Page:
The vote grants Palestinian Authority President Mahmoud Abbas an overwhelming international endorsement for his key position: establishment of a Palestinian state in the West Bank, Gaza Strip and east Jerusalem, the territories captured by Israel in the 1967 Six-Day War between Israel and its Arab neighbors. A Palestinian flag was quickly unfurled on the floor of the General Assembly, behind the Palestinian delegation, after an electronic screen lit up with the final vote.
Real independence, however, remains an elusive dream until the Palestinians negotiate a peace deal with the Israelis, who warned that the General Assembly action will only delay a lasting solution. Israel still controls the West Bank, east Jerusalem and access to Gaza, and it accused the Palestinians of bypassing negotiations [to establish permanent peace with Israel] with their campaign to [advance] their U.N. status.
The U.N. action could help Mr. Abbas restore some of his standing, which has been eroded by years of stalemate in peace efforts. His rival, the Hamas militant group, which controls Gaza, has seen its popularity rise after it sent a barrage of rocket fire [into Israeli cities and towns] in November after Israel targeted terrorists in Gaza who were leading rocket attacks on Israel. …
The tally came after a speech by Abbas in which he called the moment a “last chance” to save the two-state solution. …
The United States and Israel immediately criticized the vote.
“Today’s unfortunate and counterproductive resolution places further obstacles in the path of peace,” U.S. Ambassador to the UN Susan Rice said. “Today’s grand pronouncements will soon fade and the Palestinian people will wake up tomorrow and find that little about their lives has changed save that the prospects of a durable peace have only receded.” [The U.S. opposes any acknowledgement of a Palestinian state at the UN until a permanent peace agreement has been signed with Israel.]
Calling the vote “meaningless,” Israeli Prime Minister Benjamin Netanyahu accused Abbas of spreading “[lies]” against Israel in a speech he [said was] “defamatory and venomous.”
“The resolution in the U.N. today won’t change anything on the ground,” Netanyahu said. “It won’t advance the establishment of a Palestinian state, but rather, put it further off.”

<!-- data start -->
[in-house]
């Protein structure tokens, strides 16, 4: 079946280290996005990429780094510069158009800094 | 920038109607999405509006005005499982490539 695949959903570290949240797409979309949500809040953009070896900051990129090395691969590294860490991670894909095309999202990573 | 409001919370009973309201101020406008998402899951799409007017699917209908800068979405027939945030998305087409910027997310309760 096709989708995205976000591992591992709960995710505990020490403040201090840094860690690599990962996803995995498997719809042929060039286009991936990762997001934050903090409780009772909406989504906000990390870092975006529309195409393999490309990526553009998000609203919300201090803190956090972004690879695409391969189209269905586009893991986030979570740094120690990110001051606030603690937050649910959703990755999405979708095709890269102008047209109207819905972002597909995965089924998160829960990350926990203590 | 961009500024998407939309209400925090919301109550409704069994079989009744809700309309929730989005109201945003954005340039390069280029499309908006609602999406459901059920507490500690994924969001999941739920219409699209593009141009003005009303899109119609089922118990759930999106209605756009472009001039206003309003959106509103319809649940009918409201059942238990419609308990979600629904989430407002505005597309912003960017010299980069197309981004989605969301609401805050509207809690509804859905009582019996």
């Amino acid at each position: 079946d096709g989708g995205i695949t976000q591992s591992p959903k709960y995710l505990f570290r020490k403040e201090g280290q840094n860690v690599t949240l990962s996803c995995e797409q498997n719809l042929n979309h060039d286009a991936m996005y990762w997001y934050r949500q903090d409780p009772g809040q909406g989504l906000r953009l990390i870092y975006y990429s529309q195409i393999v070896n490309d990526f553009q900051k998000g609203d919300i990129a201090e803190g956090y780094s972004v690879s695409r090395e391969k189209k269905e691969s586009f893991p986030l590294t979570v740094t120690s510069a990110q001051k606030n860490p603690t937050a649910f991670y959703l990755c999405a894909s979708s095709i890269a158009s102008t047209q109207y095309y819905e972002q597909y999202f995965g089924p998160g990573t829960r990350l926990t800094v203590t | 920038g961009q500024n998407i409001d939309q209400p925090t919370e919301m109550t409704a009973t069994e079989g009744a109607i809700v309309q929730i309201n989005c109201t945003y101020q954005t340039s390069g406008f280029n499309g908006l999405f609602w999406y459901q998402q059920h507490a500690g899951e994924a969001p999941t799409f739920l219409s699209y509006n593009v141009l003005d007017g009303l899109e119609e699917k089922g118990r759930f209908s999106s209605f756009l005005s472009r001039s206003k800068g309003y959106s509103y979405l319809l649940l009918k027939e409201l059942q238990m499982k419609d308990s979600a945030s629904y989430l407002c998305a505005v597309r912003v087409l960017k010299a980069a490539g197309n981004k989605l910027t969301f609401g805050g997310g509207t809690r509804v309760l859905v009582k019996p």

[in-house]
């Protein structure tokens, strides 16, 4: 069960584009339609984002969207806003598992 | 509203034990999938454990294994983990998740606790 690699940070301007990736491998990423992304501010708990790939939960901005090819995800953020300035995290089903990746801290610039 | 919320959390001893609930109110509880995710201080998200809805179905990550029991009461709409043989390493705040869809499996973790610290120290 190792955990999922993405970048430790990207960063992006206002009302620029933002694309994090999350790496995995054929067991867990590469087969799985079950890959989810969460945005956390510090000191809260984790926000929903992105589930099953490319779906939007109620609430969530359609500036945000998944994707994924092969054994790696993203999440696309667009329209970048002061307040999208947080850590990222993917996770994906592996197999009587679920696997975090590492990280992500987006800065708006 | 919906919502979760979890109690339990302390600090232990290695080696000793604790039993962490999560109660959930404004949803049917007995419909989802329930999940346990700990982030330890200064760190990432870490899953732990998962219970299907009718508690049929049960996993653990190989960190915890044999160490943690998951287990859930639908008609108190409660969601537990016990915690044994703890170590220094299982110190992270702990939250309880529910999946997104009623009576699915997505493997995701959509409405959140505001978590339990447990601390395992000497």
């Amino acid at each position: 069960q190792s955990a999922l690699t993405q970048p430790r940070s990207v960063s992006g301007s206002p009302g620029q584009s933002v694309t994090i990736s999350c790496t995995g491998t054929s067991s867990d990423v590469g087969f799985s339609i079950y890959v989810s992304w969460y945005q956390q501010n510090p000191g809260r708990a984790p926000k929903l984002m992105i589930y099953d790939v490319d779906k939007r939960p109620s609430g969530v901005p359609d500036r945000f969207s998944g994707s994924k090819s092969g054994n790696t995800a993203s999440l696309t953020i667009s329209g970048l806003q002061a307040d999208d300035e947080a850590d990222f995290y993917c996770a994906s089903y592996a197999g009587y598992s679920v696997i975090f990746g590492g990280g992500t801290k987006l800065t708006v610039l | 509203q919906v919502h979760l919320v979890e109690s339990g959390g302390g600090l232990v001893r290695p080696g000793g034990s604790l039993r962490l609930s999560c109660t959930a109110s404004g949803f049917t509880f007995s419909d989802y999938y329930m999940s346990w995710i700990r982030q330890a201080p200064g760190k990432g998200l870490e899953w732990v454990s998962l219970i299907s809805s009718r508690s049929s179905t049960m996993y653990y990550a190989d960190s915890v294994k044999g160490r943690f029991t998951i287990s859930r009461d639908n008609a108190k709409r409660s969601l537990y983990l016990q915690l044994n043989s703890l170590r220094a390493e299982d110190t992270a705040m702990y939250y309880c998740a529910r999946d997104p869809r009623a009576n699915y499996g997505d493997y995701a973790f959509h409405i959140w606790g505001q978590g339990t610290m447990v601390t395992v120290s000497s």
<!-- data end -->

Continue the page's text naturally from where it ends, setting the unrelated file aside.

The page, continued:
With most U.N. members sympathetic to the Palestinians, there had been no doubt the resolution would be approved. A state of Palestine has already been recognized by 132 countries, and the Palestinians have 80 embassies and 40 representative offices around the world, according to the Palestinian Foreign Ministry.
Still, the Palestinians lobbied hard for Western support, winning over key European countries including France, Italy, Spain, Switzerland, Sweden and Ireland, as well as Japan and New Zealand. Germany and Britain were among the many Western nations that abstained.
Joining the United States and Israel in voting “no” were Canada, the Czech Republic, the Marshall Islands, Micronesia, Nauru, Palau and Panama. …
With its newly enhanced status, the Palestinians can now gain access to U.N. agencies and international bodies, most significantly the International Criminal Court, which could become a springboard for going after Israel for alleged war crimes or its ongoing settlement building on war-won land.
However, in the run-up to the U.N. vote, Abbas signaled that he wants recognition to give him leverage in future talks with Israel, and not as a tool for confronting or delegitimizing Israel, as Israeli leaders have claimed.
Speaking stridently at times Thursday, Abbas accused the Israelis of “colonial occupation” that institutionalizes racism and charged that the Jewish state is continuing to perpetuate “war crimes.”
Still, he said the Palestinians did not come to terminate “what remains of the negotiations process” but to try “to breathe new life into the [peace] negotiations [with Israel]” and achieve an independent state. “We will act responsibly and positively in our next steps,” he said.
The Palestinians turned to the General Assembly after being stymied for full membership last year, when the United States announced it would veto their bid for full U.N. membership until there is a peace deal with Israel. Abbas made clear that this remains the Palestinians’ ultimate goal…
Full membership requires Security Council approval, with no vetoes. The non-member observer state status only required a majority vote of the General Assembly.
The vote granted the Palestinians the same status at the U.N. as the Vatican, and they will keep their seat next to the Holy See in the General Assembly chamber.